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That Day The Gritting Company Went Down T’ Mine

30th August 2017

The Gritting Company Head Office team and a number of customers were up early to make their way across the beautiful Yorkshire Pennines to spend a day in the small town of Winsford, Cheshire.

Well not exactly in the town, more underneath it- 300m under.

At first, we followed the signs for ‘Salt Mine’ then it became clear we didn’t need signs; we simply followed the road towards the humongous piles of salt looming in the distance. Upon arrival at the mine’s visitors centre, The Gritting Company team were greeted by Pete and Keith who were to be our guides for the day. We were given a brief history of the mine and a run down of the day; then it was time for our safety kit.

We were all given a very fetching high-visibility jacket, safety helmet, goggles and a surprisingly heavy safety belt. On the belt, we had a torch (with power pack), smoke goggles and a gas mask in case of any emergency.

As there was some maintenance happening on site The Gritting Company team got the opportunity to use the service shaft lift- that the real miners use! The shaft itself is the height of Blackpool Tower and open sided – not for the feint hearted. So, we made our way down a few at a time; ears popping from the pressure, daylight fading to darkness, the sounds of the busy roads outside slowly disappearing.

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Getting out of the lift at the bottom, it’s hard to describe the sheer vastness of the space. Each area is 30m wide and 30m tall with a floor of solid rock salt, followed by a pillar of the same dimensions. This pillar and room method has been in place for years resulting in the subterranean labyrinth currently below Winsford and its neighbouring villages. There are so many miles of roadways and caverns that even the guides can struggle at times to get their baring.

Once The Gritting Company team were all safely on the bus Keith drove us a fair few miles into the labyrinth and showed us a small section of the 10km conveyor belt that feeds directly from the salt face to the crushing plant. Then we went on to bigger and more impressive things. The crushing plant. This structure receives blocks of salt from the conveyor and crushes them into much smaller pieces; then the salt is fed onto a vibrating mesh plate which sifts and separates the salt granules into 6mm and 10mm products. An amazing fact about the crushing plant is that was originally above ground in a large shed. In the late 60s the shed was needed for extra salt storage, so one poor fellow was tasked with deconstructing the entire machine and re-building it below ground! It’s amazing the work that goes into our gritting services!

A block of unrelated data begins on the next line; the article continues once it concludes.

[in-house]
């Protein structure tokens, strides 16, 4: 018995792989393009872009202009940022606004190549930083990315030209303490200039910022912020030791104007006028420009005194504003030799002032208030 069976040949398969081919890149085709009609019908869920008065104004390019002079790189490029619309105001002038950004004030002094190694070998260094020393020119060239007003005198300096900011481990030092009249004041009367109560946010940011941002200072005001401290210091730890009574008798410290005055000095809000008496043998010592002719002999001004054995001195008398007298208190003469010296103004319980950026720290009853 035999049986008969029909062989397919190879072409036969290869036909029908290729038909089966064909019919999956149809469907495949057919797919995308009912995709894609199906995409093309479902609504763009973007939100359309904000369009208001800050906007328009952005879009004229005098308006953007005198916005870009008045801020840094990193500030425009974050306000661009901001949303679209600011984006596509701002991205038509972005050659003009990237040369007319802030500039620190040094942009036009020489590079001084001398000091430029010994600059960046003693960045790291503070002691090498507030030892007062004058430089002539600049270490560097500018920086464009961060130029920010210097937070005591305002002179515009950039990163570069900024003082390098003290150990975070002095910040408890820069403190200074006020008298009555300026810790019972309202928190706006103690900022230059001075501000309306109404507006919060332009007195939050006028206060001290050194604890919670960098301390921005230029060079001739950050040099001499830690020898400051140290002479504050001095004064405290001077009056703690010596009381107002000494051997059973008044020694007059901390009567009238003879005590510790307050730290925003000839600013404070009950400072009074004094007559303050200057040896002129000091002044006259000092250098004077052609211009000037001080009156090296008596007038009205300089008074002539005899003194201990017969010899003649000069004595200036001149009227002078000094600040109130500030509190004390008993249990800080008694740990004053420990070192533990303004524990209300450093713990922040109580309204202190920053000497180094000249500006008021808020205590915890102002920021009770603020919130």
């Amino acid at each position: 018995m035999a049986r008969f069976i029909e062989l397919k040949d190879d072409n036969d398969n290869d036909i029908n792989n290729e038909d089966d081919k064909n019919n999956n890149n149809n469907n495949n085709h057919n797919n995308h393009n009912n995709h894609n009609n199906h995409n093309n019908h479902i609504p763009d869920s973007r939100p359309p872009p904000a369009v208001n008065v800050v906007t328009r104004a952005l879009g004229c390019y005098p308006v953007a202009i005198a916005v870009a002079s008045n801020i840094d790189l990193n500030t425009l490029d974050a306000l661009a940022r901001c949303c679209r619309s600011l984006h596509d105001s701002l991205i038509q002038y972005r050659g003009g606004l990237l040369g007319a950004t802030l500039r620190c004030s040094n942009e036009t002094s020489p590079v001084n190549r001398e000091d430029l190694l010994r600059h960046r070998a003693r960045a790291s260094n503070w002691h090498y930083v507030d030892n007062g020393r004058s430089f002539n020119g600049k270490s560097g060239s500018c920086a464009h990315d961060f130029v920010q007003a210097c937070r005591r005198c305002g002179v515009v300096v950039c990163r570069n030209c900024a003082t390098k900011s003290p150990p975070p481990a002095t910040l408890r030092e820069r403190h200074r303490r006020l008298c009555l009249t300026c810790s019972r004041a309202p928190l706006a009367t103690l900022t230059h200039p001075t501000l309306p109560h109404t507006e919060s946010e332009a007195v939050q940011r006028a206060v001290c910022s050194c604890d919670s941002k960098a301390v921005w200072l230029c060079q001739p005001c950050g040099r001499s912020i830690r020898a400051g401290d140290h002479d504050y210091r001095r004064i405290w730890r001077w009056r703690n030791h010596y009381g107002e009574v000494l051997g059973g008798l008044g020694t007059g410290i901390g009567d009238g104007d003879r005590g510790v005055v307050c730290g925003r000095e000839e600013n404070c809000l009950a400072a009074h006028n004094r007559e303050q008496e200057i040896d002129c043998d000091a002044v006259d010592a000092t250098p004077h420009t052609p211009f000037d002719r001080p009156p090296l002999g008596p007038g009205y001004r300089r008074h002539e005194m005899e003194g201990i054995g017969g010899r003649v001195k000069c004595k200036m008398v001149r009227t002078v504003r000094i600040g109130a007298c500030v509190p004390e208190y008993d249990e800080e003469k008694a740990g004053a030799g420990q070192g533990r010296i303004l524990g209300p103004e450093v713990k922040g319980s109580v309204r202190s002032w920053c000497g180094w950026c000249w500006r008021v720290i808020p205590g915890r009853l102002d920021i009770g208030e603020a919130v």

Onwards from there, The Gritting Company team jumped in the minibus and drove a fair few miles through the endless caverns to find the salt face. When you locate the salt face, you find JOY. The JOY is a magnificent piece of kit- weighing in at 130 tonnes she is a continuous mining machine with tungsten steel cutting picks which claw away the rock salt from the walls. She was having a break when we arrived so we got to get up close and personal and were allowed to hunt through the rubble to find ourselves a souvenir each. The clearer the salt rock the purer the salt- challenge accepted!

The Gritting Company then made our way back to the minibus and drove the long steep slope back to the top level of the mine. We filed back into the lift and swiftly made our way back up to civilisation. Walking outside again, eyes adjusting to the amount of natural light, we realise how dry the air has been in the mine and find ourselves wanting endless drinks of water.

After collecting our salt trophies, we began to make our way out of the mine, driving alongside the conveyor until we arrived at the 1000 tonne store. As we walked up to the store we caught a rare glimpse of the Komatsu WA800 invoking a moment of excitement in Keith’s voice, he radioed the driver and urged us back into the bus. We did a U-turn, went back around and met the Komatsu head on. It has a 30T loading bucket, its wheels are more than 6 feet in diameter and it had to be built underground!

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Going down the salt mine is definitely an experience that will stay with you. The history and the beautiful way the salt crystals in the walls catch the light as you’re walking around- it’s just amazing what is involved in producing the salt that is involved in our gritting services! We’ll now see gritting in an entirely different way!

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